Ava, a young Pleasant Hill citizen with both feet firmly planted in the Digital Age, said she remembers using the Pleasant Hill Library all throughout her childhood. When I asked her how her summer, specifically, would be different without the library, she said, “I wouldn’t have things to do that much, I bet. I’d be finding myself just sitting there. I wouldn’t have that many books to read or a place to read when I just want a break.”

And then Ava said: “I think everybody’s life would change if libraries closed down.”

More old-timey suspender grabbing and chortling: “Girl’s right about that!”

Fortunately, I don’t think we have to worry about that anymore. Take this blurb from the July 4th New York Times article titled, “Adding Classes and Content, Resurgent Libraries Turn a Whisper Into a Roar”:

No longer repositories for books, public libraries have reinvented themselves as one-stop community centers that aim to offer something for everyone. In so doing, they are reaffirming their role as an essential part of civic life by making themselves indispensable to new generations of patrons.

The article detailed the recent influx of funding into the New York public library system and what impact that has already had on library programming, patrons, and their communities. “Far from becoming irrelevant in the digital age, libraries in New York City and around the nation are thriving: adding weekend and evening hours; hiring more librarians and staff; and expanding their catalog of classes and services to include things like job counseling, coding classes and knitting groups.”

That sounds familiar…

At the end of our talk, I asked Ava if she had heard that Pleasant Hill is building a new library. She said, “Yeah, I heard that. I don’t think it is a good idea.” I asked her why. “Because I think our library is fine. It’s kind of a dull library, but I like it. I think all the technology would change if we rebuilt a new library.”

Then she went on for a bit about how she’s not that good at using computers. I assured her–the girl who draws pictures with code–that with more practice using computers will become second nature.

She continued: “Our library is perfectly fine. It is in a great location. It’s near a lot of things. A lot of people can walk to it. I feel like our library is big enough. There’s an upstairs for grownups. There’s that one kids’ area that you can be loud in, not too loud, but loudish.”

I chimed in: “What I like about our library is that it feels really comfortable no matter what age you are.”

Ava agreed. Then, almost as an aside, she said: “The technology will change eventually. It has to change.” She paused. “Pleasant Hill Library is awesome. And I love it,” she concluded.

Have you heard the saying: “I love you. You’re perfect. Now change.”?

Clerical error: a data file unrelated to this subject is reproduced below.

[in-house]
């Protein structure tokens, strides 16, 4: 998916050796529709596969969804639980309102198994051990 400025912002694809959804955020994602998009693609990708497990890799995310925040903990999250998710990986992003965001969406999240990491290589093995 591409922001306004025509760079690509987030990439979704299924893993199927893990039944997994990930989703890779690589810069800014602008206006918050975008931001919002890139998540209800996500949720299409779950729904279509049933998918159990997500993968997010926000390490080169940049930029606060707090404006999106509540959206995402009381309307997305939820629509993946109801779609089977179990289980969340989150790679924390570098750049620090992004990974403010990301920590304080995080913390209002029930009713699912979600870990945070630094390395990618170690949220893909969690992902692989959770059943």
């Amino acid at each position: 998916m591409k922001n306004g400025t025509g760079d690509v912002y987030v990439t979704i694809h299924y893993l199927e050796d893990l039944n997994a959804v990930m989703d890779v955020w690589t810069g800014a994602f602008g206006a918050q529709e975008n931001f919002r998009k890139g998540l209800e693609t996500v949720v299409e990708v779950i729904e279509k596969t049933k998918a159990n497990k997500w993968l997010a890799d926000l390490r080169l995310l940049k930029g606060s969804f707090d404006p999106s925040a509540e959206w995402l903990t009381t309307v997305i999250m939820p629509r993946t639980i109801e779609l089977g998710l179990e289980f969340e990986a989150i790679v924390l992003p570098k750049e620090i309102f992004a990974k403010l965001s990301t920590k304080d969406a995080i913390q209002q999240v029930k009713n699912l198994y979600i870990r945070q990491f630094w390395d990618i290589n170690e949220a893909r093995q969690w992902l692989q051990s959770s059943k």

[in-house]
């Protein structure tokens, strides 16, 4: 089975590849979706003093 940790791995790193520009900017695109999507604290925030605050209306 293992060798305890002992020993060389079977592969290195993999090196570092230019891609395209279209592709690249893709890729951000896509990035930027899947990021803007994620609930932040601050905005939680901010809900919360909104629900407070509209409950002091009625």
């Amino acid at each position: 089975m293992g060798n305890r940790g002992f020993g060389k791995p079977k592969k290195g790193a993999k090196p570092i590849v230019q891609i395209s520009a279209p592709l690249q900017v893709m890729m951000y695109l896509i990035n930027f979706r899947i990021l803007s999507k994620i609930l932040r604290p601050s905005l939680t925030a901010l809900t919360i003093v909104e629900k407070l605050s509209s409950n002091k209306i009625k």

Change is life’s only constant. It is both exhilarating and terrifying, sometimes even simultaneously, and it temporarily displaces us. Change makes us uncomfortable. It also stirs ripples of nostalgia in us. Nostalgia is a tricky thing. It can be sweet, bittersweet or just plain bitter. It can gently push us forward with fondness or anchor us in the past. Just as I know I will miss my son’s unstructured summers as soon as next year, I also know that so many members of our community, even the young ones like Ava, will miss our plain library and feel nostalgic for its brown simplicity, its low-slung glory, and especially its endearing pancake rotunda. Imagine how much we would miss the bubble skylights had they ever made it past the 3D model!

What we won’t miss about the current space are the sharp details nostalgia likes to blur: the outdated infrastructure, the lack of electrical outlets, the severely leaking roof, the 1950s acoustics, an elevator that works when it feels like it, an HVAC system on its last breath, and missing out on the magic that happens during the library’s programs because the event space is full to overflowing.

As the 2015 Pleasant Hill Citizen of the Year and Pleasant Hill’s Library Commissioner, Katherine Bracken, put it when we got to talking about nostalgia:

Pleasant Hill Library has changed so much since 2009. In the journey from then to now, Pleasant Hill Library has become an important, vibrant, essential part of the Pleasant Hill community and people understandably fear losing that. Our community can be reassured that what has been created is not going to be lost by building a new facility. Instead, everything the library staff do, both for and with the community, in spite of the current building’s limitations, will be enhanced by a 21st-century facility.

Here’s my take: the Pleasant Hill Library building is going to change. It has to. It is up to all of us, though, to keep our new library as comfortable and accessible as we need it to be. The architectural scale model hasn’t been printed yet. We are just now in the beginning stages of envisioning our new community library. After all, it will be–like our beloved but outdated library–as Patrick put it: “the place where the community comes to see itself.” Wouldn’t it be amazing to truly love everything about what we see?

 

*video by GWMGWMGWM123 on Youtube.CC BY 3.0, via Wikimedia Commons